Not that this is something to be particularly proud of, but the Broadcast Film Critics Association has done its annual duty of distilling the Oscar race to what we think it is now (now, NOW!). There's nothing of passionate note in its overall picks, nothing of unique flavor. But as I have explained in the past, that's the result of a vaster group than these other, smaller 20- and 30-member critics groups. A bigger spread tends to yield consensus and, well, boring choices across the board.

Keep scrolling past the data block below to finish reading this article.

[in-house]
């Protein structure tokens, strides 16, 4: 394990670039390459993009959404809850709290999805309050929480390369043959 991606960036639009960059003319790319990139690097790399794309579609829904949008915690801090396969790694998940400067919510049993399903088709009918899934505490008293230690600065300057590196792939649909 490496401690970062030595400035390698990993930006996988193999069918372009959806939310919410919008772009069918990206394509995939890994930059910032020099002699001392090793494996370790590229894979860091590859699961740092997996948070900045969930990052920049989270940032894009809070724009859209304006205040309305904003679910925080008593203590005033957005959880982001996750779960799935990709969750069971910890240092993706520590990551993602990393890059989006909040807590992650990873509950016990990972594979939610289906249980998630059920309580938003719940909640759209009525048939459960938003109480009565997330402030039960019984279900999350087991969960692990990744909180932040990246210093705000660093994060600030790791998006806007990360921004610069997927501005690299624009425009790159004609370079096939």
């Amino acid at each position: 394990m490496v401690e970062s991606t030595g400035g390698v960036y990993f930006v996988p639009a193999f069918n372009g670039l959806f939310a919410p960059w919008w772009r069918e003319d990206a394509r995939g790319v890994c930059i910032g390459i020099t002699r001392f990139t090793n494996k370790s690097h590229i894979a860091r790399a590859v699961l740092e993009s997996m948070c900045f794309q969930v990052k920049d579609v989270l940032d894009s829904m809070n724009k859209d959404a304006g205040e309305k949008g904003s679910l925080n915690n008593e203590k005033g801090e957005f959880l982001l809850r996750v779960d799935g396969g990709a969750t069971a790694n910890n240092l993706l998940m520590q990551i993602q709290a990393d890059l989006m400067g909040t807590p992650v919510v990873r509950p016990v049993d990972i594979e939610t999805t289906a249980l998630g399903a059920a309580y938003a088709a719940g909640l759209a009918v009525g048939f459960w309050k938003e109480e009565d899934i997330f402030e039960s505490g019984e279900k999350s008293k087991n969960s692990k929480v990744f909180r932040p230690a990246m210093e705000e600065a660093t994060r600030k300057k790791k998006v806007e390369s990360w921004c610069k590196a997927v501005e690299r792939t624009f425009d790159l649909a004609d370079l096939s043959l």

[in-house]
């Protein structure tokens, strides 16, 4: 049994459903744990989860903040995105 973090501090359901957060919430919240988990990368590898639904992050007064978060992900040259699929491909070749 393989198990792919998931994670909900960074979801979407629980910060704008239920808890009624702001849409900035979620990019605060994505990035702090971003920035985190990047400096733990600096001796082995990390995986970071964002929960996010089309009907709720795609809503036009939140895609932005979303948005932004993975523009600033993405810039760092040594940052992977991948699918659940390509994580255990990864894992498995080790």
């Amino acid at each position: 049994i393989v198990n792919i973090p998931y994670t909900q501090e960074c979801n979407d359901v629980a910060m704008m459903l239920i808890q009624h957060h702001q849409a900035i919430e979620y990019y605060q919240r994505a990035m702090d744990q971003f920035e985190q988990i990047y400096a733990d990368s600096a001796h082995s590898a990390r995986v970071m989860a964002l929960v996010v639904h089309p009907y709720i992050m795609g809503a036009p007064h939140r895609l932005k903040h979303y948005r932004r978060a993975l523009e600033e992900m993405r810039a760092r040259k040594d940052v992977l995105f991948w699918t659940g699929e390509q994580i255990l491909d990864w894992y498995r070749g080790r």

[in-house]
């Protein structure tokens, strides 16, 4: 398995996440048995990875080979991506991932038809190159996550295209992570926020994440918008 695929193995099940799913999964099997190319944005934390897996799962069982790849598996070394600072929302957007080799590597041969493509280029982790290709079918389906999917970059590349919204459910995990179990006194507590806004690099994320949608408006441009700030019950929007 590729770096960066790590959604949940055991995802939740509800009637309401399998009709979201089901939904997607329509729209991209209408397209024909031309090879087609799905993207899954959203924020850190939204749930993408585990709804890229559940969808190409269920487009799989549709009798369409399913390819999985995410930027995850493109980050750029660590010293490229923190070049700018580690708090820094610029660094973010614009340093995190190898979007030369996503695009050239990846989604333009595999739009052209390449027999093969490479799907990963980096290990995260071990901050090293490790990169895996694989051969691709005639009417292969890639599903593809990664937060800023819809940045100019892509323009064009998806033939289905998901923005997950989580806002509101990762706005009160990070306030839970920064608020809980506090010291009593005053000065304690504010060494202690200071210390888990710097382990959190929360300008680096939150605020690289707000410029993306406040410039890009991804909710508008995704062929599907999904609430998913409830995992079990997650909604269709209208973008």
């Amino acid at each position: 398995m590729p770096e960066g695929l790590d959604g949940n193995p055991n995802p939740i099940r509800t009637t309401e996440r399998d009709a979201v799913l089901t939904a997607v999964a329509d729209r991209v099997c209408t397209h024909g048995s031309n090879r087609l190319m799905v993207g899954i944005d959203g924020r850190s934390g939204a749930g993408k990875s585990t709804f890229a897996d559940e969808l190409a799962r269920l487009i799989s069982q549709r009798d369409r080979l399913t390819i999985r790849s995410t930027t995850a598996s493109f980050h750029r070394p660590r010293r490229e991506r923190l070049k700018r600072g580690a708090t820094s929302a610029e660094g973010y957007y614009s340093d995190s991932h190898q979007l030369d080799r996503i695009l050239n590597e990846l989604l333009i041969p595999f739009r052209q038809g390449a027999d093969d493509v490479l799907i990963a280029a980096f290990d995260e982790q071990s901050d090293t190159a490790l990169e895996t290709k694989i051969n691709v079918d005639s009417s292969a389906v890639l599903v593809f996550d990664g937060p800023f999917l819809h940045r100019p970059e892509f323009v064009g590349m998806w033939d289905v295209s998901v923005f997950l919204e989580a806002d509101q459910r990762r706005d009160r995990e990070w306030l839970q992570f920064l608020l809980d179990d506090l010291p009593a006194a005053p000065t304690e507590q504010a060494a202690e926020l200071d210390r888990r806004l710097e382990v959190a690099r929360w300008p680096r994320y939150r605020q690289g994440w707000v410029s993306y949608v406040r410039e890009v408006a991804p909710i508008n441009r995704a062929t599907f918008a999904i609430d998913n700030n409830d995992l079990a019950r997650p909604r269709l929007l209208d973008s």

The Academy can sometimes offer more refined selections throughout its many categories, focused on the work of peers, knowledgeable in it, even. But here you'll find what seems like auto-pilot selections, some of them even traceable to various publicity campaigns around this or that contender (nice work in the Best Song category, "Act of Valor" pushers). I don't claim them, though I certainly voted in them (full disclosure: I am a member). I don't see my identity here. Indeed, I don't see much of an identity at all.